Bidding a fond farewell to Andalucia, we boarded our high-speed train bound for Ourense, Galicia! The purpose of our journey to this region (in the north-west of Spain) was to visit Daniel’s family, who call Galicia, and more specifically Ourense, home!
Apprehensive due to our limited Spanish (and zero Galician – the regions official language), we arrived in Ourense and were greeted warmly by Daniel’s extended family. Our base for the next four days was Casanova, a tiny village just outside Ourense where Daniel’s grandmother was born and raised with her 11 siblings! The same house where Daniel’s grandmother was raised continues to exist, owned jointly by Daniel’s grandmother and her siblings. No wi-fi here!! Next door, a new home has been constructed; paying respect in style to the older version. Out front is a cement cross (La Cruz) which has stood proud probably since the beginning of time. No trip to Casanova is complete without a family picture in front of the cross; the houses and people may change, but the cross will remain forever constant!
In the cul-de-sac, the ladies meet for a daily tournament of Brisca (Spanish card game). We were told that Daniel’s grandmother once joined in with this daily championship; not surprising as she continues this tradition in Australia! At night, the neighbours pets roam free, eating more than one dinner, travelling between the neighbours home for each meal. We befriended a French bulldog named Claire, who quickly became Anne’s numero uno amigo (Anne’s best friend)!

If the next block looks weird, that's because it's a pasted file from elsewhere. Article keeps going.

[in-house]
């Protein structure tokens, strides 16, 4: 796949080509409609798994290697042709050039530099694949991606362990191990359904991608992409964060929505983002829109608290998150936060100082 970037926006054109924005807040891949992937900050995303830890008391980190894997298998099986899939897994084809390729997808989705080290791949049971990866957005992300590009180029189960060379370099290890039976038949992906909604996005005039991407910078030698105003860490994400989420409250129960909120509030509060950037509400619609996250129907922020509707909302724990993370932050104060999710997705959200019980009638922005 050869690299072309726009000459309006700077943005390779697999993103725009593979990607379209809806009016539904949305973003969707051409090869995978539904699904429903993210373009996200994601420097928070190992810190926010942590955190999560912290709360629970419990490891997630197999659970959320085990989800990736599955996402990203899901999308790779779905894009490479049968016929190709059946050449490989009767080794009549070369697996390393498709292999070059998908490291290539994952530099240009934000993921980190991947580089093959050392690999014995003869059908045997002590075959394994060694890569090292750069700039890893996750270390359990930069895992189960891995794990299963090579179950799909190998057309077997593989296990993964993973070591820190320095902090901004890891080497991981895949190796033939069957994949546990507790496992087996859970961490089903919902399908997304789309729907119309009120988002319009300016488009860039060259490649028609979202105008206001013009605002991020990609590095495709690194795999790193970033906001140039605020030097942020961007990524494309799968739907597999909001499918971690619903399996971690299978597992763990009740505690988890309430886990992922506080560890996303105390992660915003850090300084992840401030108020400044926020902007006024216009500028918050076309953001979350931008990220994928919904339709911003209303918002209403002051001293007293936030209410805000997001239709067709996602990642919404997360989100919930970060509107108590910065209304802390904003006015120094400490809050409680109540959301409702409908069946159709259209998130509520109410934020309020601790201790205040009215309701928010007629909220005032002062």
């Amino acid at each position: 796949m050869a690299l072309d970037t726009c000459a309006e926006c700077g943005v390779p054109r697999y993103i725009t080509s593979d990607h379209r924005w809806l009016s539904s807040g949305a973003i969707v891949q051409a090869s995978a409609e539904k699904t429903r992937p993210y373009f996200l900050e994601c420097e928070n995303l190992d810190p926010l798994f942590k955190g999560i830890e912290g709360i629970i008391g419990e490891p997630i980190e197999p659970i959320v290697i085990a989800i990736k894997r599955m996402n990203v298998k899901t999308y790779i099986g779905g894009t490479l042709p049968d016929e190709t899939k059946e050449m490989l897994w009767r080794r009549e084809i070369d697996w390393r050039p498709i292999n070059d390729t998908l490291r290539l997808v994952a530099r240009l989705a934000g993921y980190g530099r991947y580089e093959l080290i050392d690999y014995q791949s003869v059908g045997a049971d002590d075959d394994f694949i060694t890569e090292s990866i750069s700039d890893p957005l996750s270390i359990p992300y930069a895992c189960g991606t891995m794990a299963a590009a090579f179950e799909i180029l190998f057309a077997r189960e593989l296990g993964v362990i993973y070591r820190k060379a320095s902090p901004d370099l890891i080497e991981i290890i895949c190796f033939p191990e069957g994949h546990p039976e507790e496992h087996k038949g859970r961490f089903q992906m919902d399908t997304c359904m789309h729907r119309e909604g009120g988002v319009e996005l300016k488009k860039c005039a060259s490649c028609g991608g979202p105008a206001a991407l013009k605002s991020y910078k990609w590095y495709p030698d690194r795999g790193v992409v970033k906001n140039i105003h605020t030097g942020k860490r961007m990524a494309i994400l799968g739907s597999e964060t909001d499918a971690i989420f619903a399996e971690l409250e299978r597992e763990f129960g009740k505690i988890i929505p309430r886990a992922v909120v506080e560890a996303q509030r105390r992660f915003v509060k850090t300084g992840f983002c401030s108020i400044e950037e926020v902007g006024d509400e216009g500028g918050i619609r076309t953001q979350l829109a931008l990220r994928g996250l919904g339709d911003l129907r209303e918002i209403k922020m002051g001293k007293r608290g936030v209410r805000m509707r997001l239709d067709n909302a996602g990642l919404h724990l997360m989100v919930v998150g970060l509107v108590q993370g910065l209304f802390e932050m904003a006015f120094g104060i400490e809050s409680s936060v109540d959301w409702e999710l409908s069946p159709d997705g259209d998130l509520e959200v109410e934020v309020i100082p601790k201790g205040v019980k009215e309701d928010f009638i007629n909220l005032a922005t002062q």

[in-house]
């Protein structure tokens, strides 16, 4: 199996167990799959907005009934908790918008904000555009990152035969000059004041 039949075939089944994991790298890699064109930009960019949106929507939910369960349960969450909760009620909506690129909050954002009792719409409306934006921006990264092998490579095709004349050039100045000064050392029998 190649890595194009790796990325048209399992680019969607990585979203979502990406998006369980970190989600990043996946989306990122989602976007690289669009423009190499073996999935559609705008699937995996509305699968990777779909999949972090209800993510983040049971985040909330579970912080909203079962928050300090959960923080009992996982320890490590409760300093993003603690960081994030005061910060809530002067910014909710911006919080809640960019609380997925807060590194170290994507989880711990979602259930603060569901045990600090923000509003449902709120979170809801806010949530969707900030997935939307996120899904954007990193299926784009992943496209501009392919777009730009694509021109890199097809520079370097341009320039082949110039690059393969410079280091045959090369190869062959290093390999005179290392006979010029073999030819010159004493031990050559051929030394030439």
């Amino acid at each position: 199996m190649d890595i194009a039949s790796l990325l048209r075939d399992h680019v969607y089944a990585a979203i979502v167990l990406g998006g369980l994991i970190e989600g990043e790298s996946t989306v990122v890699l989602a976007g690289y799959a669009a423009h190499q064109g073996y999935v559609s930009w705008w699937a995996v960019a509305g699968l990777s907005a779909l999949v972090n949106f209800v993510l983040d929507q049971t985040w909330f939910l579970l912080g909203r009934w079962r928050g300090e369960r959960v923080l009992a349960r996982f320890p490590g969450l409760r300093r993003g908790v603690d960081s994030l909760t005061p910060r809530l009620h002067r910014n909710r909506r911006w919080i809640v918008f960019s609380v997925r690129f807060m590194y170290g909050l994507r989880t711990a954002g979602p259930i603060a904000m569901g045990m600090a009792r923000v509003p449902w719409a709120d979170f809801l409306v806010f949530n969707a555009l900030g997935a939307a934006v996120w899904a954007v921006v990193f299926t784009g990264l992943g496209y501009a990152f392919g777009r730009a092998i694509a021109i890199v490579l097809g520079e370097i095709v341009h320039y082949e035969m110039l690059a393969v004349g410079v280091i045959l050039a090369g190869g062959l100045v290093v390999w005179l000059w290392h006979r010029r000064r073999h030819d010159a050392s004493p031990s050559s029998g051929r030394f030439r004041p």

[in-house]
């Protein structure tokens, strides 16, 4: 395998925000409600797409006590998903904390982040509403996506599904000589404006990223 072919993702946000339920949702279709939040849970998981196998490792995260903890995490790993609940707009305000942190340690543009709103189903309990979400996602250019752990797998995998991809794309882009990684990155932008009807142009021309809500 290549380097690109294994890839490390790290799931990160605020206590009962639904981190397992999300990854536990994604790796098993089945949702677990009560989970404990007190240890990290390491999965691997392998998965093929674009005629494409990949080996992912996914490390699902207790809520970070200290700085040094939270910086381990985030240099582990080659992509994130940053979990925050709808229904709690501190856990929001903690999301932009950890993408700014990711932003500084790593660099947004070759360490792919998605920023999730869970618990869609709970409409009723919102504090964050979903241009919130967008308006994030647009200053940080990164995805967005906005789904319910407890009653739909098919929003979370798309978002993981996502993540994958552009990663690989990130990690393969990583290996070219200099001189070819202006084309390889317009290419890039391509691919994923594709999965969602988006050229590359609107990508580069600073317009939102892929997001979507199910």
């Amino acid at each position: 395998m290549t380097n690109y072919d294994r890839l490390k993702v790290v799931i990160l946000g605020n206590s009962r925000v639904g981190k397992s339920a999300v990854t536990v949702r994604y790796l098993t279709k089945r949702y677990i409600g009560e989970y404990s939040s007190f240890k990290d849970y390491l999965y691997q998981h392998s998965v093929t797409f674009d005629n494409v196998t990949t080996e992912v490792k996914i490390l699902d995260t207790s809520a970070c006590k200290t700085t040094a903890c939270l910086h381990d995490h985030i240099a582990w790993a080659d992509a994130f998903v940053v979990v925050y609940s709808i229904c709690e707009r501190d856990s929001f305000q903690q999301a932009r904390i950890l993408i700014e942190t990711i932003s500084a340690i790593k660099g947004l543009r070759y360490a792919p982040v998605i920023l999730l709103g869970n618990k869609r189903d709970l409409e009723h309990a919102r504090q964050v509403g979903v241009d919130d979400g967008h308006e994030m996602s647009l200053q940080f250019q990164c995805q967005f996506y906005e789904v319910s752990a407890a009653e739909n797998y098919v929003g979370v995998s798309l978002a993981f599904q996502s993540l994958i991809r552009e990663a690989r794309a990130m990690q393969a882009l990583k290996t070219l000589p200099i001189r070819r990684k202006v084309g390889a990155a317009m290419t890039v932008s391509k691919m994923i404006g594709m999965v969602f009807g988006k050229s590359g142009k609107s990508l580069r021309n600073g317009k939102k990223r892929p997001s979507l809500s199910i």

Our four days in Casanova felt like home. We spoke no Spanish or Galician, the older family members no English. Yet, there was a unity between us; bonded over the mutual love for Daniel’s grandparents. Gestures and some broken Spanglish, we somehow made it work. Luckily, Daniel’s cousins spoke great English and were able to translate for us!
The food will forever be a prominent memory of our time in Casanova. In one meal we managed to consume empanadas, eggs with tuna, salad, paella, cheese plate, jamon/meat plate, pancakes, fruit, ice cream and of course, as is tradition with every meal, pan (bread)! The jamon is not purchased sliced, rather a pig leg stands proud in kitchen, bolted to a wooden device for ease of slicing. The was some of the best jamon we have ever tasted!
Over the 4 days we subscribed to the Varela tour (Daniel’s cousins).
- Day 1: a boat ride through the Rio Sil (River Sil), visit to the Monasterio de Santa Cristina (constructed in the 10th century).
- Day 2: A road trip to Santiago to visit the Santiago de Compostela. This church is the final destination of the holy Camina de Santiago hike (pilgrim routes through Europe).
- Day 3: A road trip to Vigo to enjoy some seafood for lunch, visit the Dinoseto (the cute dinosaur hedge) and a swim in the Atlantic Ocean at the Playamérica beach. The cold undercurrents were not pleasant but the beach was beautiful! But the highlight, was a tapas tour with Daniel’s cousins. Bar hopping Galician style on a Monday night; felt indulgent but oh so enjoyable! Along the way, Daniel’s cousins gave us a tour of Ourense, including the public thermal springs.
As if their hospitality and time over the four days wasn’t enough, Daniel’s cousins insisted that they would drive us to Porto, Portugal. But that is a story for our next blog post. Shout out to Carmen, Andres, Alfredo, Juan, Matilda, Camilo & Dolores; thank you thank you thank you! Your hospitality and generosity made us feel at home. We cannot wait for the Australian re-union tour 🙂
Until next time,
AP & DT
2 comments on “Galicia!”
I’ve been enjoying following you on your travels. I can see why this was the most special part of the trip. 🙂 Nothing but a personalised tour from the locals, especially family.
It was great to see family again after a few months of constant travel! You are spot on!
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